We have a different take on Big Data – we see it as a bigger challenge and opportunity than just transmitting and storing large amounts of data.
For many years now, the teaching of business strategy has been about looking at the environment, identifying the relevant signals and then acting on them.
We liken this to the historical challenges faced by the explorers setting out on sea voyages of discovery.  At the outset, they may not have known their destination – indeed the very nature of exploration is to see what’s out there.  However, they did not set out blindly.  The captain, navigator and crew all had their particular skills to help drive the ship, and in doing this they had to take in, act on and manage lots of signals – the weather, the sun and stars, their food supplies, enemies (and pirates!).
Isn’t this akin to today’s business planning and management?  Todays’ business managers have to do their job in a world where the data that’s available is growing exponentially.  Still, their challenges remain the same – managing the torrent of data and turning it into useful information.
So now, we come to big data.  The challenge for management is to both manage this data (and that includes the technology issues to do with bandwidth and storage) and to use it to their advantage.  Analysing and acting on Big Data enables more real time decision making, insight discovery and process optimisation.
How do we address the big data challenge??
Well, the storage vendors say “buy more”.  They may even be joined by the CIOs in saying this. The CEOs are saying “how will this benefit us”?  The CFOs, on the other hand, are saying “how do I pay for this – where’s the financial return”?  The HR managers are saying “who’s going to manage this – who has the skills”?  And the customers (and corporate lawyers) are saying “what about the privacy of my information”?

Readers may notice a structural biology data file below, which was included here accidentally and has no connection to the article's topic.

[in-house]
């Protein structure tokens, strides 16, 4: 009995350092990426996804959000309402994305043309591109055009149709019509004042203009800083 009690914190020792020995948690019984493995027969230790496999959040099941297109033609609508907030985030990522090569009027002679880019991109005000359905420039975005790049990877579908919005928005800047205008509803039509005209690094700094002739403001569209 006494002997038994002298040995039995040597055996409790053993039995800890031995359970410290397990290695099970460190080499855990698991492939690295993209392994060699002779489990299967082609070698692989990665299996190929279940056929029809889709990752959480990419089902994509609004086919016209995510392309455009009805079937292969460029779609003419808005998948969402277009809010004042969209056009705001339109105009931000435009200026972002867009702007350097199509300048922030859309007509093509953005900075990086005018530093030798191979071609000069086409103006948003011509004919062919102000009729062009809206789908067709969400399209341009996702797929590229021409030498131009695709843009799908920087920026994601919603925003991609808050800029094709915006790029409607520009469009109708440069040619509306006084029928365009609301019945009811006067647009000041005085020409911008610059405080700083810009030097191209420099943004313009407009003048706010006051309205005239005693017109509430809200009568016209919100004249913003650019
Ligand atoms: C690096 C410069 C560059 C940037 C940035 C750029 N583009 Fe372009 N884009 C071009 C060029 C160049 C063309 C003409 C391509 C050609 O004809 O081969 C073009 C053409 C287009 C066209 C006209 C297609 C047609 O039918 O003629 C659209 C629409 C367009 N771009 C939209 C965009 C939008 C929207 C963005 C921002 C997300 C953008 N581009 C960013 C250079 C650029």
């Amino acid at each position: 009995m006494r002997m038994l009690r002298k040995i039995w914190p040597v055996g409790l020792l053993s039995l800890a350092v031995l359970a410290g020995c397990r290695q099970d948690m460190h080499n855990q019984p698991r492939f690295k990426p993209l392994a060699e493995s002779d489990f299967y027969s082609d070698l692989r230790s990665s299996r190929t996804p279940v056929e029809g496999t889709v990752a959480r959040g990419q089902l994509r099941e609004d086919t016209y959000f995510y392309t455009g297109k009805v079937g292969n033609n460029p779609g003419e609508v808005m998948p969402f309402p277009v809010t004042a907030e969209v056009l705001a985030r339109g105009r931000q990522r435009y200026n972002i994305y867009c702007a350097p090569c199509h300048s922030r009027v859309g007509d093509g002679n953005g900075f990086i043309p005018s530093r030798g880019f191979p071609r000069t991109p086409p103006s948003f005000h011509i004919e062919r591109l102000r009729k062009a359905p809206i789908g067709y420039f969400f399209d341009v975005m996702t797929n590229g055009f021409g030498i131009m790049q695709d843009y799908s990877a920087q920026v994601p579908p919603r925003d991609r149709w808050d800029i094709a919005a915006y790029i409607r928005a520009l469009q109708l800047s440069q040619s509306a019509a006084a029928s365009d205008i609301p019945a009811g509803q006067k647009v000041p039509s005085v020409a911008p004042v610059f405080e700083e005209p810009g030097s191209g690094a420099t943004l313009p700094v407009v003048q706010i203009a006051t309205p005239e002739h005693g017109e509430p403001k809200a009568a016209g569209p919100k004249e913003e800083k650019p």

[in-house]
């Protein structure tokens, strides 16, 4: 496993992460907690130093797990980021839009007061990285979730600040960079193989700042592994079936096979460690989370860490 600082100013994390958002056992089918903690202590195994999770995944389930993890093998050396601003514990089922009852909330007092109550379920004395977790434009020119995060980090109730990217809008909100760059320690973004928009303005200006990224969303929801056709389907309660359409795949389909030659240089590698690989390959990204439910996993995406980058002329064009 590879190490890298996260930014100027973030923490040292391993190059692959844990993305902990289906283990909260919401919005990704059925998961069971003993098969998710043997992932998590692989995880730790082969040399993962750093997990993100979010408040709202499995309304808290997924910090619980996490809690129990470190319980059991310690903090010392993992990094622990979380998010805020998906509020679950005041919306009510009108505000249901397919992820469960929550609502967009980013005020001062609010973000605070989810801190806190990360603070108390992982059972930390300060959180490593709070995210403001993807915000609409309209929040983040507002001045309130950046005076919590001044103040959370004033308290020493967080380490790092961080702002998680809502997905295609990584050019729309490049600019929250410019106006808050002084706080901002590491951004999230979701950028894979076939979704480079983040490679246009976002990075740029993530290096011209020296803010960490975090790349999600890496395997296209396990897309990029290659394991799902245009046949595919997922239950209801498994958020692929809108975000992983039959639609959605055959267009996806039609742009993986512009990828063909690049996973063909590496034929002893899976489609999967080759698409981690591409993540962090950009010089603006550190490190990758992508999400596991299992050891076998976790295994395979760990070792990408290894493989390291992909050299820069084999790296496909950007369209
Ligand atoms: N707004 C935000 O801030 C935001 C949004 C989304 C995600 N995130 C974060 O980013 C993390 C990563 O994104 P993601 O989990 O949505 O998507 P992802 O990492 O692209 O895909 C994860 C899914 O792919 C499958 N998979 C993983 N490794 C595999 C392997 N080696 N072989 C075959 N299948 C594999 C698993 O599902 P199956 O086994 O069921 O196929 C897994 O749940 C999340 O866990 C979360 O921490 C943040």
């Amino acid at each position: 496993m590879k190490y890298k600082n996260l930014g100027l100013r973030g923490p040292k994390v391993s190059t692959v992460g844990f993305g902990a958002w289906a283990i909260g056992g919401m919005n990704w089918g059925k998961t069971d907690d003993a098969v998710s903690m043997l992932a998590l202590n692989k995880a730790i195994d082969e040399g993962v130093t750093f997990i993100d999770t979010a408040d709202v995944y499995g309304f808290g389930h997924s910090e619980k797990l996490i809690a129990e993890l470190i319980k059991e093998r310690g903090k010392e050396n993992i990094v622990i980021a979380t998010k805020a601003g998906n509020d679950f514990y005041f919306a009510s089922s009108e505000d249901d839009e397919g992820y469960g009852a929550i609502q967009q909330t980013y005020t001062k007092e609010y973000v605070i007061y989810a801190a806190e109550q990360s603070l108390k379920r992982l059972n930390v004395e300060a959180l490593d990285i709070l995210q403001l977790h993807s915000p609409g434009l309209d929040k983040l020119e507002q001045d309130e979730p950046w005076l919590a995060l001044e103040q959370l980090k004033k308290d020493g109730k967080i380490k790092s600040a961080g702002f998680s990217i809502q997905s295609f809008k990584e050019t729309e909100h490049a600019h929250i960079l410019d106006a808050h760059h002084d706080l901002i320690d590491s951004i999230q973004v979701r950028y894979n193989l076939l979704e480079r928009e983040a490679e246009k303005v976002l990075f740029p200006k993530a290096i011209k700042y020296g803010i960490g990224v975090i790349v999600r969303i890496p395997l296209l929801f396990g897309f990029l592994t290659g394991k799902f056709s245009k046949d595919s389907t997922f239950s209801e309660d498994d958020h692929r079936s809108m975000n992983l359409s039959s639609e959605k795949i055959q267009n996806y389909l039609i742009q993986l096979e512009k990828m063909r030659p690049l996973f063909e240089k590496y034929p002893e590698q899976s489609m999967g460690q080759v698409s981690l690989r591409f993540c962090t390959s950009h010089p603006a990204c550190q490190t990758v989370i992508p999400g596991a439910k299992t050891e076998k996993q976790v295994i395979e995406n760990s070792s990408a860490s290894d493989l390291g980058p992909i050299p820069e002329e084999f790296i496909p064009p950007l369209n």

So senior executives can be forgiven for asking “What’s going on? Who else is working on this? What information is out there that I need and what would we do if we had it?”
This brings us back to the original question.  Is big data a technology issue or a wider management challenge?  We believe that the technology cannot be ignored.  However, we also believe that there are bigger problems to solve – management, skills, planning – to name a few.
That’s our thinking.   
What’s yours?  
Are you doing anything in the big data space? Do you have any successes that you would like to share?  What do you think is the biggest roadblock to embarking on your voyage of big data discovery? 



Written by Information Professionals – Senior Consultants, David Ekert and Tom Collins.

David is an experienced Program Manager, CIO, business manager and a CPA (Certified Practicing Accountant). David has a broad range of Finance, HR, IT and Program Management capabilities, having provided well considered opinions and trusted advice to others over a period of many years. David maintains his CPA and AIM memberships and keeps his knowledge current on emerging issues for his government and business clients.
Tom has over 11 years Organisation Development and Project Management experience leading and managing business improvement in large and medium size organisations. Tom’s key consulting expertise includes business process review, customer relationship management, change management, workshop facilitation, systems planning, development and implementation.